Museums had a ‘creepiest object’ showdown on Twitter and it’s a chilling delight
It’s always a treat when museums try to outdo each other on Twitter and this one – a Twitter battle to find their ‘creepiest object’ – is no exception.
It all started when the Yorkshire Museum tweeted this.
MUSEUMS ASSEMBLE! It’s time for #CURATORBATTLE! 💥
Today’s theme, chosen by you, is #CreepiestObject!
We’re kicking things off with this 3rd/4th century hair bun from the burial of a #Roman lady, still with the jet pins in place…
CAN YOU BEAT IT? 💥 pic.twitter.com/ntPiXDuM6v
— Yorkshire Museum (@YorkshireMuseum) April 17, 2020
And here’s what happened next, some truly creepy delights.
— Natural Sciences NMS (@NatSciNMS) April 17, 2020
STEP ASIDE ALL.
These are hand-made models of figures playing cards and of gold miners hauling gold nuggets to the surface. BUT the figures are made from crab’s legs and claws… Typical Victorians, they loved weird/creepy stuff. #CreepiestObject pic.twitter.com/A5NHiPGnVh
— York Castle Museum (@YorkCastle) April 17, 2020
We’ve got A LOT of creepy object contenders for today’s #CURATORBATTLE but after some debate (Creepy dolls/ hair dug up from a grave/ a little man in a glass jar….!) we’re going with some pretty grim TV props from Casualty! https://t.co/7j3q2ipW7d #CreepiestObject pic.twitter.com/NR1aHOY9gS
— Blaise Museum (@BlaiseMuseum) April 17, 2020
Thanks for thinking of us @HottyCouture and wow, will we be having nightmares tonight with all these #CreepiestObject|s ! Here is the one we just can’t hide from you, one of our many creepy gems – our Plague Mask (1650/1750)! #curatorbattle pic.twitter.com/JrMjqAJSIM
— Deutsches Historisches Museum (@DHMBerlin) April 17, 2020
@RedHeadedAli how can we ignore such a call to arms?
This particular item has caused a few nightmares for our followers this week.
— Norwich Castle (@NorwichCastle) April 17, 2020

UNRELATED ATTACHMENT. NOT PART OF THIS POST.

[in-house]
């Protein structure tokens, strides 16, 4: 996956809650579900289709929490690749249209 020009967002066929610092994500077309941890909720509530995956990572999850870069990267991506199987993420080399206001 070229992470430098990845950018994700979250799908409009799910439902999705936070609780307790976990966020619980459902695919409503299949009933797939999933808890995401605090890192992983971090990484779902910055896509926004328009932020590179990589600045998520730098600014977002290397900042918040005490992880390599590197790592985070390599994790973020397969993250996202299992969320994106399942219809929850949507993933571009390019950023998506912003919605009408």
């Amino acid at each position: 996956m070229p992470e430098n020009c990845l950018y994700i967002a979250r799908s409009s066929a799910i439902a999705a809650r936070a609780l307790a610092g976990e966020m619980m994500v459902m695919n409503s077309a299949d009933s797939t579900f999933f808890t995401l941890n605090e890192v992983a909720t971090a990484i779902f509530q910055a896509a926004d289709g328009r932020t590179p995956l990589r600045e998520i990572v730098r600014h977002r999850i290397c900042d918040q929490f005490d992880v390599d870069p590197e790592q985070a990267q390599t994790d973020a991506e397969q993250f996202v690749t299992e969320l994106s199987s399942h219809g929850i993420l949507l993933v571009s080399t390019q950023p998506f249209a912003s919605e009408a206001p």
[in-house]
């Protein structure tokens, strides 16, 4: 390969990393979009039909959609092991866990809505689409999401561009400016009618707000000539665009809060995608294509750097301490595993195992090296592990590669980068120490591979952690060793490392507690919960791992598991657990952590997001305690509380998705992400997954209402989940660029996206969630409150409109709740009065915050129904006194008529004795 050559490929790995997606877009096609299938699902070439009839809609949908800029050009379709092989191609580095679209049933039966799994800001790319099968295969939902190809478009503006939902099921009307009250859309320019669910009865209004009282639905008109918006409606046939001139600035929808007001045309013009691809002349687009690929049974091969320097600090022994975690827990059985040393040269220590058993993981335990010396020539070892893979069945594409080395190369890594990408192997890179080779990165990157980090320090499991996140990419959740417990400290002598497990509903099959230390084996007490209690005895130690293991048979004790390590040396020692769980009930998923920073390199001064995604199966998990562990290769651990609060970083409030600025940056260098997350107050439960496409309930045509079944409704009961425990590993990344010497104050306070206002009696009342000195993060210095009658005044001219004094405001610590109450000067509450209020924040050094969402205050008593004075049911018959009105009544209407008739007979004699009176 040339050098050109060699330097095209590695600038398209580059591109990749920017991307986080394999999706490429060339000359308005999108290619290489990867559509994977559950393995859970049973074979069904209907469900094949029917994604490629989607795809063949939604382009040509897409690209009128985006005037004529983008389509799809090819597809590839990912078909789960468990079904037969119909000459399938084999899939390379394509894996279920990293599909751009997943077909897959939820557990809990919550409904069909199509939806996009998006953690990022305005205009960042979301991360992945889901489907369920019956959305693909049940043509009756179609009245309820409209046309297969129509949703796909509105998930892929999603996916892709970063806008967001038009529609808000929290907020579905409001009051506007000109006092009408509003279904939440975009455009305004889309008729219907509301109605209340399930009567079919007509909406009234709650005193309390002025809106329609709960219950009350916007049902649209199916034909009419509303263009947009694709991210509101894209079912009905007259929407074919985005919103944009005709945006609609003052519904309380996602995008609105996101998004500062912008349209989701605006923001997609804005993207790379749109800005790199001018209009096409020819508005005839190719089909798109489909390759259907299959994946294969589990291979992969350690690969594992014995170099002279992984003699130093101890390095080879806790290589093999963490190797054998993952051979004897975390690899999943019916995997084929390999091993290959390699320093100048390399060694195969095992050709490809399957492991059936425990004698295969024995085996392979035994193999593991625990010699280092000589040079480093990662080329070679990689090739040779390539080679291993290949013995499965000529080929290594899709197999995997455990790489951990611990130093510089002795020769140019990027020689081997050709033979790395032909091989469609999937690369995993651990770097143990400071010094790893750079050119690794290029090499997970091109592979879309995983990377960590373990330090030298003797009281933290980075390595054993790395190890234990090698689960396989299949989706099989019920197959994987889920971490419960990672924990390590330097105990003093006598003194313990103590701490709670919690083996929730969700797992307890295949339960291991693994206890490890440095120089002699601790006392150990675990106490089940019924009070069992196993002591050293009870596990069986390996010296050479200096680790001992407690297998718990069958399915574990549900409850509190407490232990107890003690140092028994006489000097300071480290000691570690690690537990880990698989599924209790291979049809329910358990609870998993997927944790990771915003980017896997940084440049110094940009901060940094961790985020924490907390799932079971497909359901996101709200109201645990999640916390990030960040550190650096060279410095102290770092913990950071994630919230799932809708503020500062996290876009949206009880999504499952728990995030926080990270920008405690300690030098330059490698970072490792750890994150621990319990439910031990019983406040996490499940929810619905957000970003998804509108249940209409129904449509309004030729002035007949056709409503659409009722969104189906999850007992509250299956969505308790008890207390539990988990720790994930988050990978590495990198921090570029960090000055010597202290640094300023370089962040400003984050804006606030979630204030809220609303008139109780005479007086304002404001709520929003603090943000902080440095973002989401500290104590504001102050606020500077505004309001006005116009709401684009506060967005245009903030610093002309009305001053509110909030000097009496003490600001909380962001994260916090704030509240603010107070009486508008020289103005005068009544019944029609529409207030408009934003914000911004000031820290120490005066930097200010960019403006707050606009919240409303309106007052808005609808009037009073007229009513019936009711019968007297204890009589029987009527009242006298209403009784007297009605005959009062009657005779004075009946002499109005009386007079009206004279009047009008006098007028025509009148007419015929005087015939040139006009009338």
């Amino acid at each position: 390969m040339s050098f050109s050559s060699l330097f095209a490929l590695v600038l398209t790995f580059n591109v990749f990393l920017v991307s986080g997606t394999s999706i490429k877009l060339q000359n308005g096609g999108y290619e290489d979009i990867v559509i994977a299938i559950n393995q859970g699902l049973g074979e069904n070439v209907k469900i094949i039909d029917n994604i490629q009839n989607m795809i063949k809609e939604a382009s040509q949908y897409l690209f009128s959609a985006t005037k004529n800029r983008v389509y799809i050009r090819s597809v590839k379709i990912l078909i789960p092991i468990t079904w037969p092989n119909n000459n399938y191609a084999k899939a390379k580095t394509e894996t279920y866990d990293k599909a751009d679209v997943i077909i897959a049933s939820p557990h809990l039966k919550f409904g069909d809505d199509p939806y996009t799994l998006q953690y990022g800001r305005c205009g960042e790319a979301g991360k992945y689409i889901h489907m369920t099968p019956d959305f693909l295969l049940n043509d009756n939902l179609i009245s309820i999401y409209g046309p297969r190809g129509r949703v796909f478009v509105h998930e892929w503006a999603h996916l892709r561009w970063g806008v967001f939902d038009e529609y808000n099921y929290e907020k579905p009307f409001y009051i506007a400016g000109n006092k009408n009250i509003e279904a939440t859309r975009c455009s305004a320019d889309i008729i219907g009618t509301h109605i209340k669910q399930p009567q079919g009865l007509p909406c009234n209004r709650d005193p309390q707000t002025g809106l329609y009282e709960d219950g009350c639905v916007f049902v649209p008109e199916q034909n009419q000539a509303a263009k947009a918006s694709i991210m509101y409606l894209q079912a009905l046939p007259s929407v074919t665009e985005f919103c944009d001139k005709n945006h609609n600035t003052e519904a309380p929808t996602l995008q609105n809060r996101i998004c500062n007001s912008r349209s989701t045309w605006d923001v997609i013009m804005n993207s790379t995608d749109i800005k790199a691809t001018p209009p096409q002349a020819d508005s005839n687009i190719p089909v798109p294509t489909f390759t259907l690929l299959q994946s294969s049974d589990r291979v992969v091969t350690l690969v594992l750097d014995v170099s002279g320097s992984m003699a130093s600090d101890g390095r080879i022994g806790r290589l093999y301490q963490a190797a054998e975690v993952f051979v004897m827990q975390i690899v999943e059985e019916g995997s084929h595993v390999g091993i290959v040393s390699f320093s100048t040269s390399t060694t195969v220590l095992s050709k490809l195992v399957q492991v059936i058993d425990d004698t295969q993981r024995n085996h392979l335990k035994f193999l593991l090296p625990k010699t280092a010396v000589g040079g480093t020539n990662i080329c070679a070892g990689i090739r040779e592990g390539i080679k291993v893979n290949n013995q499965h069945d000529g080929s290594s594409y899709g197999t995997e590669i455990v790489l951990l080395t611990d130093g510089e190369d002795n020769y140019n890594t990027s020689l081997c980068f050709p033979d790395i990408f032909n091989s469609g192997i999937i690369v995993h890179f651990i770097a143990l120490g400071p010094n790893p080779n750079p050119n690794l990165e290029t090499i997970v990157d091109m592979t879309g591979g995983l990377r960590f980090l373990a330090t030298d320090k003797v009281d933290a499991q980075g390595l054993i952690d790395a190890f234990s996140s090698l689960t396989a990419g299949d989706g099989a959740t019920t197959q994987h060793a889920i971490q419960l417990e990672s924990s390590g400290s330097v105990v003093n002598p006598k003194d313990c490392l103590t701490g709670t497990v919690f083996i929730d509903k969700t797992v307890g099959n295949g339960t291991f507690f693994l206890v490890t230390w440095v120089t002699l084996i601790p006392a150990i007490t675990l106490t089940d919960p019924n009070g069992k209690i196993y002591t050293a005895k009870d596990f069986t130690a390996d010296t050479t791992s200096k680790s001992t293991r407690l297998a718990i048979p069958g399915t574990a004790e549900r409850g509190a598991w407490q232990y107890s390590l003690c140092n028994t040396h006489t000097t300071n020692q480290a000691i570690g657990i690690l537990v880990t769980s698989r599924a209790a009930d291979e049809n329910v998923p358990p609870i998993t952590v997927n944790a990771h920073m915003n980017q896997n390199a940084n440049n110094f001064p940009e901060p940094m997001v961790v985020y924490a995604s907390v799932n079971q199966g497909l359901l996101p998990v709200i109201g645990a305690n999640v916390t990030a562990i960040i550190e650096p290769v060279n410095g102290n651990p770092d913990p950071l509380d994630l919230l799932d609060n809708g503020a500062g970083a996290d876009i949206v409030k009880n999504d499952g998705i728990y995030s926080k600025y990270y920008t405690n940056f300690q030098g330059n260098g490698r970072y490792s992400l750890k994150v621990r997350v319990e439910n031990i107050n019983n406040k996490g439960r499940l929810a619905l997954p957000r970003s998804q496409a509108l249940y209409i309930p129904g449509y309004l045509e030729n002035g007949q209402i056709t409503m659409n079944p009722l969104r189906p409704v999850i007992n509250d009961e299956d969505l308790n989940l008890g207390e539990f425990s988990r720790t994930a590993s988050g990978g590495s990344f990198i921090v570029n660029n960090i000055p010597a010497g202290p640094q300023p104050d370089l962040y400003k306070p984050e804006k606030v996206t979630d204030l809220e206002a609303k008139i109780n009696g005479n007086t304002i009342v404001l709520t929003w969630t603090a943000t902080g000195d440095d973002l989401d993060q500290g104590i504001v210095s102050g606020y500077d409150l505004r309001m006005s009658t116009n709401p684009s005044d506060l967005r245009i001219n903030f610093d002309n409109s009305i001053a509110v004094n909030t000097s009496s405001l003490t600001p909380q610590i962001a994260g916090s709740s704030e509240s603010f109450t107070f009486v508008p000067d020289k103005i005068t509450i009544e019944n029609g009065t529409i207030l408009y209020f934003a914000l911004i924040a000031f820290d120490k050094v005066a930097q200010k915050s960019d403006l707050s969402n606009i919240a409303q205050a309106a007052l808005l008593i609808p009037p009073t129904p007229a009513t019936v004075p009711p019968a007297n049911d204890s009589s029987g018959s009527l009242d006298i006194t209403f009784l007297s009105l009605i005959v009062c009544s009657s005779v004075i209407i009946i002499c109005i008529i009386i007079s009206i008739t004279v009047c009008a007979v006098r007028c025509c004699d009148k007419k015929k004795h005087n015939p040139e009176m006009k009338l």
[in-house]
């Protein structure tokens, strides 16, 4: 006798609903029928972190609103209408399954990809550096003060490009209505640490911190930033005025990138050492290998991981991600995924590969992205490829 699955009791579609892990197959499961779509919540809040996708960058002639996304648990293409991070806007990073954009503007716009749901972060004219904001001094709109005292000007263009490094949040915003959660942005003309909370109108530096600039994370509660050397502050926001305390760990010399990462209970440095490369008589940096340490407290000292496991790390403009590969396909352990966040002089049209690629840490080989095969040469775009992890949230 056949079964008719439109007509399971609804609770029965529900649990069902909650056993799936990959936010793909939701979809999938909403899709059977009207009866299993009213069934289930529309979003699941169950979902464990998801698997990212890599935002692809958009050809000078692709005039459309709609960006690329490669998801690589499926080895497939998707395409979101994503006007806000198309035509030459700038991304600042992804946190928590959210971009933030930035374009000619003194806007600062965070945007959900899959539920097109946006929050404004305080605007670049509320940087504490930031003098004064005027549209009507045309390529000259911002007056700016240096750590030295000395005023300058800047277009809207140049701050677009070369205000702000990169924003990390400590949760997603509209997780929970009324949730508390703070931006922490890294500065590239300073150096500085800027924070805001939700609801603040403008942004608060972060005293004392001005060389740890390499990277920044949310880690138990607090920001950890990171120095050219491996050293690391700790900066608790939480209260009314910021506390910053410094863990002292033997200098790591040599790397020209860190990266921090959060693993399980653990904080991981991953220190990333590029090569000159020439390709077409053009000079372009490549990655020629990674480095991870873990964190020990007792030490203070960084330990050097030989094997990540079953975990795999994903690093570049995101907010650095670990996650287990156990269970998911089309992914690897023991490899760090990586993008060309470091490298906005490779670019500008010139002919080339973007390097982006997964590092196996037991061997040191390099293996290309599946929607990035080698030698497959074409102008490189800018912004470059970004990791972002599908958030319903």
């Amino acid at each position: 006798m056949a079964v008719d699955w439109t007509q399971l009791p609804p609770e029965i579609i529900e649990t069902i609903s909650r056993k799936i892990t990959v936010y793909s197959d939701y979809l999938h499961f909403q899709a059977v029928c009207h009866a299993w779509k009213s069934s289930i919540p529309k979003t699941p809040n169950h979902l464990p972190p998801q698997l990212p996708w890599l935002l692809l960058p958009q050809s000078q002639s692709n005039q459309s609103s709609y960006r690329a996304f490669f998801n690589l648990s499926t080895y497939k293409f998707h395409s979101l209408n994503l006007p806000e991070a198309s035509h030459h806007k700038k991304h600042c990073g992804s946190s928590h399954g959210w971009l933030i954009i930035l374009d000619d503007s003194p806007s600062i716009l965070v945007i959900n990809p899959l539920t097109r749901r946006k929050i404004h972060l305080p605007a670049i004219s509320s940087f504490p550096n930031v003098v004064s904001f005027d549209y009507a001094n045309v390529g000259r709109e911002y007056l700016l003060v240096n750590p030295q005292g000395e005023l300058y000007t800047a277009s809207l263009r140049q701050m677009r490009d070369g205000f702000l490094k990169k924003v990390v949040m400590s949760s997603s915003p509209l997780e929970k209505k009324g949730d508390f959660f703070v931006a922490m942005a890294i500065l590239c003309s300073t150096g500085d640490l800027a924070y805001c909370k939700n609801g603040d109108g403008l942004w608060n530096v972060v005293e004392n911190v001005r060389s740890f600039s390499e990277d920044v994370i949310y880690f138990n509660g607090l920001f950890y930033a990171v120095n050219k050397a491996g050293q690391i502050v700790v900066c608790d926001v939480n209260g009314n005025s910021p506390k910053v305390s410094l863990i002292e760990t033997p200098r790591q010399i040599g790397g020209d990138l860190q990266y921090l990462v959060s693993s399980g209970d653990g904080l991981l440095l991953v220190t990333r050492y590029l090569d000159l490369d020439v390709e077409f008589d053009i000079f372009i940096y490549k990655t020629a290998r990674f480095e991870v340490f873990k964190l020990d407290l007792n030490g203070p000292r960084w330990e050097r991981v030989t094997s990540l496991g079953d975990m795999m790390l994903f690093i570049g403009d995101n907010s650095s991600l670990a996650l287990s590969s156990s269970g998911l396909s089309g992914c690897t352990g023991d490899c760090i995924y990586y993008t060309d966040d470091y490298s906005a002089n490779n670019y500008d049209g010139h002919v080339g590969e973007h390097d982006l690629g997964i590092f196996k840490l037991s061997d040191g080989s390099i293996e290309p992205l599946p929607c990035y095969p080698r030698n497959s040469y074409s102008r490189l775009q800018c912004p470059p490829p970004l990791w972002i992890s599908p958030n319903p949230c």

Just had a thought. Not our object but we did once borrow a silver snuffbox from @MuseumsUniStA that is said to contain the pubic hair of one of George IV’s mistresses.
— Fairfax House (@fairfax_house) April 17, 2020
— Nova Scotia Museum (@NS_Museum) April 17, 2020
Sheep’s heart stuck with pins and nails and strung on a loop of cord. Made in South Devon, circa 1911, “for breaking evil spells”, @Pitt_Rivers collections #CreepiestObject #CuratorBattle pic.twitter.com/z5vdCFCU4S
— Dan Hicks (@profdanhicks) April 17, 2020
— SMT Collections Team (@SMT_Collections) April 17, 2020
— York Art Gallery (@YorkArtGallery) April 17, 2020
Live from the Toy Museum of Penshurst Place, we present the Drinking Bear. Feed it a 2 pence piece and it’ll pretend to drink from its cup as it stares into your soul. #CuratorBattle #CreepiestObject pic.twitter.com/ohNl2974UJ
— Penshurst Place (@PenshurstPlace) April 17, 2020
We are not a museum, but we have so many creepy things in SOCH (a database for Swedish digital cultural heritage). One of my favourites: This cute little kitty cat (Speldosa, katt med harpa, 1906. Kulturen, CC BY-NC-ND). https://t.co/bSdazHIVX2 pic.twitter.com/ZDb2j9ug4v
— Larissa Borck (@Larissa_Borck) April 17, 2020
— Lara Maiklem (London Mudlark) (@LondonMudlark) April 17, 2020
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